EXPLAINER | Delaware Watershed
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Delaware Watershed

The crew on the Drillboat Apache brings in lines tied to explosives used to break up rocks at the bottom of the Delaware River near Marcus Hook, Pennsylvania. It’s one of the final stages of a controversial project to deepen the river’s shipping channel.

Kimberly Paynter / WHYY

The crew on the Drillboat Apache brings in lines tied to explosives used to break up rocks at the bottom of the Delaware River near Marcus Hook, Pennsylvania. It’s one of the final stages of a controversial project to deepen the river’s shipping channel.

StateImpact Pennsylvania, Newsworks.org, WHYY and NJ Spotlight are collaborating on a series of stories about the Delaware River Watershed.

The watershed stretches from upstate New York through Pennsylvania and New Jersey, emptying out in the Delaware Bay. It supplies water to more than 15 million people, or about 5% of the nation’s population. Its natural lands both protect clean water and provide a habitat of regional and hemispheric importance.

The story of the river includes stories of its people and wildlife that depend on it for survival; the threats to continued sources of clean water; and the river as an economic engine.

The project is funded by The William Penn Foundation. Below are contributions from StateImpact Pennsylvania.

Latest stories


Several C-5 Galaxies sit on the flightline during the morning sunrise at Dover Air Force Base, Delaware, home to the 436th Airlift Wing. Photo used under creative commons license (https://bit.ly/1jNlqZo).

A fire burns at the Philadelphia Energy Solutions refinery hours after a series of early morning explosions at the 150-year-old industrial complex at 3100 W. Passyunk Ave. on June 21.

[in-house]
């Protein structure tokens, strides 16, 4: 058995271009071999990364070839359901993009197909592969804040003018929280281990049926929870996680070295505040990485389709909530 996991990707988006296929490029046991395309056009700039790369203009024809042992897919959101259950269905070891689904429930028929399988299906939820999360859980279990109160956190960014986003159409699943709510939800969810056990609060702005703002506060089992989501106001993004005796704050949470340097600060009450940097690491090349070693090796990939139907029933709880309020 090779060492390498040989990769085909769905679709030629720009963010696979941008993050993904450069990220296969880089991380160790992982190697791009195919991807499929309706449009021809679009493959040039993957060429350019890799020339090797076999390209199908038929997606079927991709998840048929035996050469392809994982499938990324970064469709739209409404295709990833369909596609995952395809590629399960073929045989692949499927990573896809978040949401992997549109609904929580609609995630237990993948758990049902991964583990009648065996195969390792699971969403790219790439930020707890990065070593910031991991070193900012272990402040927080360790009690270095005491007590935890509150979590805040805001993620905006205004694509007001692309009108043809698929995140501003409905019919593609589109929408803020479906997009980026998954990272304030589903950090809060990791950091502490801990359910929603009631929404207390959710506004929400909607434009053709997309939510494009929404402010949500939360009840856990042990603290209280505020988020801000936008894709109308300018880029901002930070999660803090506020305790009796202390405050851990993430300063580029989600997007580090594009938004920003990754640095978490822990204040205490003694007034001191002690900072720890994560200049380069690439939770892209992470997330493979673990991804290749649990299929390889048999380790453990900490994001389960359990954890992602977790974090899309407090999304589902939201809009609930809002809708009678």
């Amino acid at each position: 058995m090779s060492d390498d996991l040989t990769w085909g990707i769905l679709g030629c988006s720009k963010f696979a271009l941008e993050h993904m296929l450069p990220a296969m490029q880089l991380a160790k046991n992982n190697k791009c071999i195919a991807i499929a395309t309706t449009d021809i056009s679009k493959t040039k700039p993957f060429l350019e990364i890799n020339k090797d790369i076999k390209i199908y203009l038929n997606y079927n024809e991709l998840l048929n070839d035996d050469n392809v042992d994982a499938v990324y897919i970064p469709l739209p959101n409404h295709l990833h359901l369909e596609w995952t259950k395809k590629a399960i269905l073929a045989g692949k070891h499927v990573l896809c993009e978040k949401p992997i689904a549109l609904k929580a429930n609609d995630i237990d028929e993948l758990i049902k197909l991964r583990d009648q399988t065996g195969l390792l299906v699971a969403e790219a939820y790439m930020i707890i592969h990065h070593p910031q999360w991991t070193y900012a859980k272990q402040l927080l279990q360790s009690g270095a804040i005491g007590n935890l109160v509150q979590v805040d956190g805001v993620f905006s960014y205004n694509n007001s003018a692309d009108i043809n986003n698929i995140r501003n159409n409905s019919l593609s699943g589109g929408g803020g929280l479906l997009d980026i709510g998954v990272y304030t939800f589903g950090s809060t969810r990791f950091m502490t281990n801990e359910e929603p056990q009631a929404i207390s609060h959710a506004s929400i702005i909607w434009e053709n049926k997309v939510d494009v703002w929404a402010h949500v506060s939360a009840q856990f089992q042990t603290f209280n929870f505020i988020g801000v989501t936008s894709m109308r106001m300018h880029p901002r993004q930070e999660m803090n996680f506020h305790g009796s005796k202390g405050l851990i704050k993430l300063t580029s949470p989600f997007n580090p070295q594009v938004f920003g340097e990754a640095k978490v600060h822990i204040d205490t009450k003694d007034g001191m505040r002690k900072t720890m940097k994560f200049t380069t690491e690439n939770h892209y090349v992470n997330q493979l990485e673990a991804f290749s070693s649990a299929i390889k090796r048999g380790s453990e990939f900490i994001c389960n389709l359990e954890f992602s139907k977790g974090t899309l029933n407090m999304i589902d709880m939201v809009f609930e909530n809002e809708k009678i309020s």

Philadelphia Energy Solutions' refinery.
Updated: July 11, 2019 | 3:34 pm

Philadelphia Energy Solutions extends pay for refinery workers

Majority workers will now get paid until the end of August.
By Emily Pontecorvo, WHYY

Philadelphia Energy Solutions workers leave the South Philly plant Wednesday. The plant, scheduled to close next month, employs about 1,000 people.

Refinery workers watch protestors outside the PES refinery Tuesday.

Jessica Cutaiar never liked the taste of the well water at her Sellersville home. Now she knows it is contaminated with PFAS, a chemical used in fire retardant foam.

Residents with PFAS-contaminated private well water in limbo as DEP investigates cause

Those with private wells close to bases where PFAS chemicals were used have received bottled water. But some places are too far away for the contamination to be the direct result of training exercises, and too far away to have been tested by the Environmental Protection Agency.

By Dana Bate, WHYY

Philadelphia Energy Solutions workers leave the South Philly plant Wednesday. The plant, scheduled to close next month, employs about 1,000 people.
Updated: June 28, 2019 | 5:48 pm

Lawsuit claims Philadelphia Energy Solutions failed to give workers ample warning of layoffs

Federal law: Certain employers must give 60 days notice, or provide severance pay 
By Susan Phillips

Philadelphia firefighters gather at the entrance to Philadelphia Energy Solutions Refinery, while a large flare burns off fuel to prevent it from feeding the massive fire at the refinery.

The Philadelphia skyline is seen along the banks of the Delaware River.

A fire burns at the Philadelphia Energy Solutions refinery hours after a series of early morning explosions at the 150-year-old industrial complex at 3100 W. Passyunk Ave. on June 21.
Updated: June 26, 2019 | 5:36 pm

Philadelphia refinery damaged by fire will close, city says; union calls layoffs a ‘disgrace’

The explosion and fire took a day and a half to extinguish and destroyed the unit that turned crude oil into gasoline. Four employees were hurt.

By Susan Phillips
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